Advertisement

Journal of Cognitive Enhancement

, Volume 1, Issue 2, pp 172–181 | Cite as

Online-based Mindfulness Training Reduces Behavioral Markers of Mind Wandering

  • Ida H Bennike
  • Anders Wieghorst
  • Ulrich KirkEmail author
Original Article

Abstract

It is estimated that people spend almost half their waking hours lost in stimulus-independent thought, or mind wandering, which in turn has been shown to negatively impact well-being. This has sparked a rise in the number of cognitive training platforms that aim to boost executive functioning, yet it is unclear whether mind wandering can be reduced through online training. The current study aimed to investigate whether behavioral markers of mind wandering can be reduced through two short-term online-based interventions: mindfulness meditation and brain training. Using a randomized controlled design, we assigned one group of participants to 30 days of mindfulness training (n = 54) and another to 30 days of brain training (n = 41). Mind wandering and dispositional mindfulness were assessed pre- and post-intervention via the Sustained Attention to Response Task (SART) and the Mindful Attention to Awareness Scale (MAAS), respectively. We found significant reductions in mind wandering and significant increases in dispositional mindfulness in the mindfulness training group but not the brain training group. A lack of any significant change in the brain training group may be driven by methodological limitations such as self-report bias. These results indicate that short online mindfulness-based interventions may be effective in reducing mind wandering.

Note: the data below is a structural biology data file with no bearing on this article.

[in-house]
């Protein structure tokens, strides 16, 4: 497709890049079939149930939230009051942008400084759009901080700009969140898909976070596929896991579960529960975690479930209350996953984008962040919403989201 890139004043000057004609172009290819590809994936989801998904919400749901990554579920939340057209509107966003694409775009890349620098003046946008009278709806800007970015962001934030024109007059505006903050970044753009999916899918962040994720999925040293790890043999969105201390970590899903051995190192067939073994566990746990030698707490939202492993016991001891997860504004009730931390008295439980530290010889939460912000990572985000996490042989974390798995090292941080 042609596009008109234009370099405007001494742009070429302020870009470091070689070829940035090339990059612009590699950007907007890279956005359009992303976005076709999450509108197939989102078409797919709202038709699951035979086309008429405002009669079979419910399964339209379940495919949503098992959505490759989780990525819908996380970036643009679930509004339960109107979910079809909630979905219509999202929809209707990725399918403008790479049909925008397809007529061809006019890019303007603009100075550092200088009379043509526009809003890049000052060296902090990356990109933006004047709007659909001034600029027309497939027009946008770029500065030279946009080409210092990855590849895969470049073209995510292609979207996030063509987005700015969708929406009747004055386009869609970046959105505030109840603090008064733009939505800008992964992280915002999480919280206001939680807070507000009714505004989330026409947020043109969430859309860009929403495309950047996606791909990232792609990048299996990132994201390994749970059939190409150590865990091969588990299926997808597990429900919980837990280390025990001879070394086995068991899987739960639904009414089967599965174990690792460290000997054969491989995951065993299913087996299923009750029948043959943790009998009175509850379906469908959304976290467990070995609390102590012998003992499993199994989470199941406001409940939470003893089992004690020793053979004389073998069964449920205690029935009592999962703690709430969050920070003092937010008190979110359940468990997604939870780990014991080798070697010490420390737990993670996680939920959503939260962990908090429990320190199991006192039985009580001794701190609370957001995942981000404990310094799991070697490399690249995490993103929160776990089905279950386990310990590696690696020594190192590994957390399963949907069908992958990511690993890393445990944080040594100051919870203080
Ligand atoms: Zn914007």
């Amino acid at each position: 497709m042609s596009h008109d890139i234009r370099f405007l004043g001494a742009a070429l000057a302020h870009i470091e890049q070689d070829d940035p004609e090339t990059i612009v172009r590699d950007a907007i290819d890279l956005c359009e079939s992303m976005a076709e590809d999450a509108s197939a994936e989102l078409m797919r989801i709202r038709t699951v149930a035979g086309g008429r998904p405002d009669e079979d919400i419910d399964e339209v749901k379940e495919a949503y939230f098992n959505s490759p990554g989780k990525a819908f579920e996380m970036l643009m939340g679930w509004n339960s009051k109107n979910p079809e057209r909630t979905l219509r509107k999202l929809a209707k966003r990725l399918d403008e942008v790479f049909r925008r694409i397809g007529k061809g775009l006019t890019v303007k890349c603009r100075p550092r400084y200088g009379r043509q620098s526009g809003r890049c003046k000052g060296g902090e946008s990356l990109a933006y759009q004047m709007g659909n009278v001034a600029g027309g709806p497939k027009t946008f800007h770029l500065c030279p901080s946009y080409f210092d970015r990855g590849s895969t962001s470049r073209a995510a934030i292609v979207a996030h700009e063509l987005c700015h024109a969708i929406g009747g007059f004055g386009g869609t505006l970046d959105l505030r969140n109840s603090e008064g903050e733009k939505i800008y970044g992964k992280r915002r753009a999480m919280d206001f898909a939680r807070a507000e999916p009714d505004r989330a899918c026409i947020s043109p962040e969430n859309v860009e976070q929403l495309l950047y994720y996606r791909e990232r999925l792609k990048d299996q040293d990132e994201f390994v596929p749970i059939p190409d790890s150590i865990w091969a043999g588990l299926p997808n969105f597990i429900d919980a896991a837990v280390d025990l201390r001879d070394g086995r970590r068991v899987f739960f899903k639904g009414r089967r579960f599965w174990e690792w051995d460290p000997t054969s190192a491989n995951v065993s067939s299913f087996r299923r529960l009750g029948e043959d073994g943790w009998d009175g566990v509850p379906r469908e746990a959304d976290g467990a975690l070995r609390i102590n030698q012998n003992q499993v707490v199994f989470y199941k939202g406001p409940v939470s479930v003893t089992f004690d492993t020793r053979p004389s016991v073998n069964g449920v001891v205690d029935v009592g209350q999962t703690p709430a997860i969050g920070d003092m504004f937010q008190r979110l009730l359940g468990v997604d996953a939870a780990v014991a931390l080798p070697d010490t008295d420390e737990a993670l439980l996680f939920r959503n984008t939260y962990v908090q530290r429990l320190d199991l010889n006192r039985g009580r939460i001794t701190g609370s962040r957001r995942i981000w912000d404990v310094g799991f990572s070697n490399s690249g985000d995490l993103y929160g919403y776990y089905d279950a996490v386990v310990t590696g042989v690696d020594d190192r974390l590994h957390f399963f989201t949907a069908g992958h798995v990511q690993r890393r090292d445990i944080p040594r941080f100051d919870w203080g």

Keywords

Mindfulness Mind wandering Cognitive training 

References

  1. Bishop, S. R., Lau, M., Shapiro, S., Carlson, L., Anderson, N. D., Carmody, J., et al. (2004). Mindfulness: a proposed operational definition. Clinical Psychology: Science and Practice, 11(3), 230–241. doi: 10.1093/clipsy/bph077.Google Scholar
  2. Borness, C., Proudfoot, J., Crawford, J., & Valenzuela, M. (2013). Putting brain training to the test in the workplace: a randomized, blinded, multisite, active-controlled trial. PloS One, 8(3), 1–8.CrossRefGoogle Scholar
  3. Brown, K. W., & Ryan, R. M. (2003). The benefits of being present: mindfulness and its role in psychological well-being. Journal of Personality and Social Psychology, 84(4), 822–848.CrossRefPubMedGoogle Scholar
  4. Carmody, J., & Baer, R. A. (2008). Relationships between mindfulness practice and levels of mindfulness, medical and psychological symptoms and well-being in a mindfulness-based stress reduction program. Journal of Behavioral Medicine, 31(1), 23–33. doi: 10.1007/s10865-007-9130-7.CrossRefPubMedGoogle Scholar
  5. Cheyne, J. A., Solman, G. J. F., Carriere, J. S. A., & Smilek, D. (2009). Anatomy of an error: a bidirectional state model of task engagement/disengagement and attention-related errors. Cognition, 111, 98–113.CrossRefGoogle Scholar
  6. Gopher, D., Weil, M., & Bareket, T. (1994). Transfer of skill from a computer game trainer to flight. Human Factors, 36(3), 387–405.Google Scholar
  7. Grossman, P., Dam, N., & Van, T. (2011). Mindfulness, by any other name...: Trials and tribulations of sati in western psychology and science. Contemporary Buddhism, 12(1), 219–239. doi: 10.1080/14639947.2011.564841.CrossRefGoogle Scholar
  8. Hardy, J. L., Nelson, R. A., Thomason, M. E., Sternberg, D. A., Katovich, K., Farzin, F., & Scanlon, M. (2015). Enhancing cognitive abilities with comprehensive training: a large, online, randomized, active-controlled trial. PloS One, 10(9), e0134467. doi: 10.1371/journal.pone.0134467.CrossRefPubMedPubMedCentralGoogle Scholar
  9. Helton, W. S., Kern, R. P., & Walker, D. R. (2009). Conscious thought and the sustained attention to response task. Consciousness and Cognition, 18(3), 600–607. doi: 10.1016/j.concog.2009.06.002.CrossRefPubMedGoogle Scholar